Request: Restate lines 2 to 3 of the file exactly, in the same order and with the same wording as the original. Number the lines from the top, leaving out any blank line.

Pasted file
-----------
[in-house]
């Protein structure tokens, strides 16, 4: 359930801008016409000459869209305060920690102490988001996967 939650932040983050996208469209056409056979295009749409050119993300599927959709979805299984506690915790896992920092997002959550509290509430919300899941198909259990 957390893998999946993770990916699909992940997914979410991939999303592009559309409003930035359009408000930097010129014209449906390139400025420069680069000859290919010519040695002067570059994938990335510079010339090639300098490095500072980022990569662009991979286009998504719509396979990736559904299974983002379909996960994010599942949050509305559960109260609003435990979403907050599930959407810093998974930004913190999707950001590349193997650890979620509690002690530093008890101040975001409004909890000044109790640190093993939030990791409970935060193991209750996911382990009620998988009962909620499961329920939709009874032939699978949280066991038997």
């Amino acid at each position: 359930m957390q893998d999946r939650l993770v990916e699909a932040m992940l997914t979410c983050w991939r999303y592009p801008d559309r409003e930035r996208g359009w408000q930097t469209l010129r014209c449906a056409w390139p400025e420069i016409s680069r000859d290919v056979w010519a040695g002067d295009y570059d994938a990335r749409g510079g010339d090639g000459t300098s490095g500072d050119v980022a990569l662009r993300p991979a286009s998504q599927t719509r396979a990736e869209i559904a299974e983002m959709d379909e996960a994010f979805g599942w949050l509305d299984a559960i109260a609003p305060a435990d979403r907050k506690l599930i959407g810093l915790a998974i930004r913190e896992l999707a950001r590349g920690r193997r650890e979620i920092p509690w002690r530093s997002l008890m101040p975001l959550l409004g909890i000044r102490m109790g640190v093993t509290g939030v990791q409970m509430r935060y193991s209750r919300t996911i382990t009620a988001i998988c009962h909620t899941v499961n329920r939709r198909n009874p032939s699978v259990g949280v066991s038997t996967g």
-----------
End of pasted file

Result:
């Protein structure tokens, strides 16, 4: 359930801008016409000459869209305060920690102490988001996967 939650932040983050996208469209056409056979295009749409050119993300599927959709979805299984506690915790896992920092997002959550509290509430919300899941198909259990 957390893998999946993770990916699909992940997914979410991939999303592009559309409003930035359009408000930097010129014209449906390139400025420069680069000859290919010519040695002067570059994938990335510079010339090639300098490095500072980022990569662009991979286009998504719509396979990736559904299974983002379909996960994010599942949050509305559960109260609003435990979403907050599930959407810093998974930004913190999707950001590349193997650890979620509690002690530093008890101040975001409004909890000044109790640190093993939030990791409970935060193991209750996911382990009620998988009962909620499961329920939709009874032939699978949280066991038997």
């Amino acid at each position: 359930m957390q893998d999946r939650l993770v990916e699909a932040m992940l997914t979410c983050w991939r999303y592009p801008d559309r409003e930035r996208g359009w408000q930097t469209l010129r014209c449906a056409w390139p400025e420069i016409s680069r000859d290919v056979w010519a040695g002067d295009y570059d994938a990335r749409g510079g010339d090639g000459t300098s490095g500072d050119v980022a990569l662009r993300p991979a286009s998504q599927t719509r396979a990736e869209i559904a299974e983002m959709d379909e996960a994010f979805g599942w949050l509305d299984a559960i109260a609003p305060a435990d979403r907050k506690l599930i959407g810093l915790a998974i930004r913190e896992l999707a950001r590349g920690r193997r650890e979620i920092p509690w002690r530093s997002l008890m101040p975001l959550l409004g909890i000044r102490m109790g640190v093993t509290g939030v990791q409970m509430r935060y193991s209750r919300t996911i382990t009620a988001i998988c009962h909620t899941v499961n329920r939709r198909n009874p032939s699978v259990g949280v066991s038997t996967g």